Much like Apollo 13’s urgent and calculated need for a specific reentry trajectory, we need a safe and specific reentry into The New Abnormal, post-pandemic work life.
While there’s a practical set of standards we all must follow, your organization will be making a mistake if it does not lead with the personal set of standards for reentry. Allow your practical standards to be more effective and embraced company wide.
Let's start with looking at a radical change from the behavioral change bias that exists in most conventional safety cultures. Instead of starting with Behavioral Change, think about Peak Performance Before Behavioral Change.
As an Olympian and Team Leader for Expeditions in the Himalayas, I find myself scratching my head when safety professionals lead with behavioral change. I’m not arguing that behavioral change isn’t important. In fact, it’s essential for a vibrant safety culture to institute behavior change initiatives to reach the elusive goal of zero incident. But, what if we can create a world-class safety culture with optimum safe behavior (without starting AT the behaviors themselves)? This is where peak performance can radically improve the adoption rates of safe, post lock-in behaviors.
Continuing to wash your hands, six-foot physical distancing, open spaces over enclosed environments, optimum foot-traffic lanes and even face masks are all practical applications of minimizing the spread of any kind of virus. Yet, peak performance is a function of a deep sense of connection to the outcomes you desire. For an athlete, it’s winning a race or competition. For a musician, it is an epic performance or song. But how does that translate into a peak performance for a fork-lift operator or a technician who spends a third of his or her time in a vehicle? The secret is in The Emotional Buzz.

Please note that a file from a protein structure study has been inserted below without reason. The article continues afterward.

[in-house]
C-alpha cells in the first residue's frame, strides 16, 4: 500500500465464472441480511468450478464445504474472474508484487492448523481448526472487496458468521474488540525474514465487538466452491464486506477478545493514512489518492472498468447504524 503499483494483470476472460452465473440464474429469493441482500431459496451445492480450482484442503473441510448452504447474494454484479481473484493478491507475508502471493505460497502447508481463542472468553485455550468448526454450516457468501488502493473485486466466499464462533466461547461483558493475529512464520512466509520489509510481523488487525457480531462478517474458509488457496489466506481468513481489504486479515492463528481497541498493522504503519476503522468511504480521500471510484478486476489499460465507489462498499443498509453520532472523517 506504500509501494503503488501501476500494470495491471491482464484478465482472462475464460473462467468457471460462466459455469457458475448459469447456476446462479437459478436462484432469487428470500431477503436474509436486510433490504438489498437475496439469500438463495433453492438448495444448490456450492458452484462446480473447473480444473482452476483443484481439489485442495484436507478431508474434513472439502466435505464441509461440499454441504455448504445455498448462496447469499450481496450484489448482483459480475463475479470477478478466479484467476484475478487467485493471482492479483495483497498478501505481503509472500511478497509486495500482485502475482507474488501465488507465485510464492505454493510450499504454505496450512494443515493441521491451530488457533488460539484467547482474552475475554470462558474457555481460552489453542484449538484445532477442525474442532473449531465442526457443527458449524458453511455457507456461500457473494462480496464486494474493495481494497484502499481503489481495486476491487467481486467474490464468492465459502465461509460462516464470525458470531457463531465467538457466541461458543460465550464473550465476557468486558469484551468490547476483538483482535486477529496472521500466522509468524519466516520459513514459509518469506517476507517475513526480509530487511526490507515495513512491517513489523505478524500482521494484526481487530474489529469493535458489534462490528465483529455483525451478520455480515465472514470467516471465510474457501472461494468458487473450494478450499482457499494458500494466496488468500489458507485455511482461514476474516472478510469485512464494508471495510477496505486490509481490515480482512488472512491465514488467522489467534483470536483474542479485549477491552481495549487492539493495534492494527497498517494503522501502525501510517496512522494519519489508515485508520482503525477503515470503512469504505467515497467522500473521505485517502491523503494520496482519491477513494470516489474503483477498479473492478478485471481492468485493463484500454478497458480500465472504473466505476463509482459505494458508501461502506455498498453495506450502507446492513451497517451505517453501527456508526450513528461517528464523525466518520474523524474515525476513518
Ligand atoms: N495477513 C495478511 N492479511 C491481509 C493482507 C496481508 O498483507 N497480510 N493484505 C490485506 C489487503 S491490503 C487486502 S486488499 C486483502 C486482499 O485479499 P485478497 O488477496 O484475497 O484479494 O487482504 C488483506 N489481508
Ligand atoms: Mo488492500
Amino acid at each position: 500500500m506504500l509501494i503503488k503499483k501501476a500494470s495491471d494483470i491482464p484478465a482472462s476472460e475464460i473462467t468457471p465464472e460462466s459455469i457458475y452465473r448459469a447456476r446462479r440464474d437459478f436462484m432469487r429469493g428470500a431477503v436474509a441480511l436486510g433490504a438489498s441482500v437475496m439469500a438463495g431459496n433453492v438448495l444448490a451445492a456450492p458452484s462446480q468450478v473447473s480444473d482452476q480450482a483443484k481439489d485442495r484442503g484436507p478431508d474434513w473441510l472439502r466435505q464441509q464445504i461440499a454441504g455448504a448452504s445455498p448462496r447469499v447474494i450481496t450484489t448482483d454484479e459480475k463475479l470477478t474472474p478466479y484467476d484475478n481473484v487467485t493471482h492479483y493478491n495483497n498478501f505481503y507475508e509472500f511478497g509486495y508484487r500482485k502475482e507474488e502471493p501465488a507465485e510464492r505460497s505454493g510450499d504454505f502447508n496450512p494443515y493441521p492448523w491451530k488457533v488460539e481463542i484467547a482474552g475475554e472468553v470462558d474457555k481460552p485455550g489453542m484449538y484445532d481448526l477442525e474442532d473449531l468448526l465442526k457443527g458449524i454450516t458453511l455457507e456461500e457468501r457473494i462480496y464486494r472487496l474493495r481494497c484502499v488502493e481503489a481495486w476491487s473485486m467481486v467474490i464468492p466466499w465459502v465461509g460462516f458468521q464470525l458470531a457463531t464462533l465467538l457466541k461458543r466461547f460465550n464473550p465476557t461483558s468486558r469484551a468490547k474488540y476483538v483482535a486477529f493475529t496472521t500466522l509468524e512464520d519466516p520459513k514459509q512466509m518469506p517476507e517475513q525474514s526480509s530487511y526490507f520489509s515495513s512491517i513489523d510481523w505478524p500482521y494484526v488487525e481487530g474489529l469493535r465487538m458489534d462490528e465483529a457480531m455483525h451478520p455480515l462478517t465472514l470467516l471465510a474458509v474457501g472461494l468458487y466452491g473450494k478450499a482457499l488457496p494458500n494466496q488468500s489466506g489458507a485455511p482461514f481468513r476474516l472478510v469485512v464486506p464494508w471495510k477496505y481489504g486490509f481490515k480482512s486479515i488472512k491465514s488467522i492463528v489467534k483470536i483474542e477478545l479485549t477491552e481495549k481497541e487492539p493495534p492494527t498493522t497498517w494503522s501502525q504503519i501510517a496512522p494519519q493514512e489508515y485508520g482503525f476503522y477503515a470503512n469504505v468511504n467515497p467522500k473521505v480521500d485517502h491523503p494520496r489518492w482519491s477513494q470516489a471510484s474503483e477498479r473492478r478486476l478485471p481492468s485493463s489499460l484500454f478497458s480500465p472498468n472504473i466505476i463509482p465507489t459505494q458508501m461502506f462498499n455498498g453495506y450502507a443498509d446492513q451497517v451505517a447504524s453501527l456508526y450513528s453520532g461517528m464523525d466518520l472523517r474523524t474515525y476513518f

A number of years ago, a large American Oil Company was struggling with tragic deaths and severe incidents as pipe was being laid in remote parts of Columbia. No matter of ‘Behavior Change Messaging’ was getting the desired effect. Senior executives took a radical approach to messaging from a different angle. According the team leader at the time, “We took our message to the spouses of the construction workers. Essentially, we said to the wives,
‘Hey, do you want your breadwinner to make it home tonight? Let’s remind them how important it is to you that your husband is careful and conscientiously being safe at all times.’
Immediately we saw a reduction in the severity and frequency of recordable incidents. We learned to approach the problem from the heartstrings and not just to the eyes and ears.”
The Emotional Buzz is a catalyst for internal motivation. It is what North is on a compass. When an individual has an Emotional Buzz attached to her or his everyday life, there is a clear attachment to behavior that is aligned with the outcomes sought.
First, establish the Emotional Buzz for your employees and you will have an easier time attaching behavioral change in a world-class safety culture.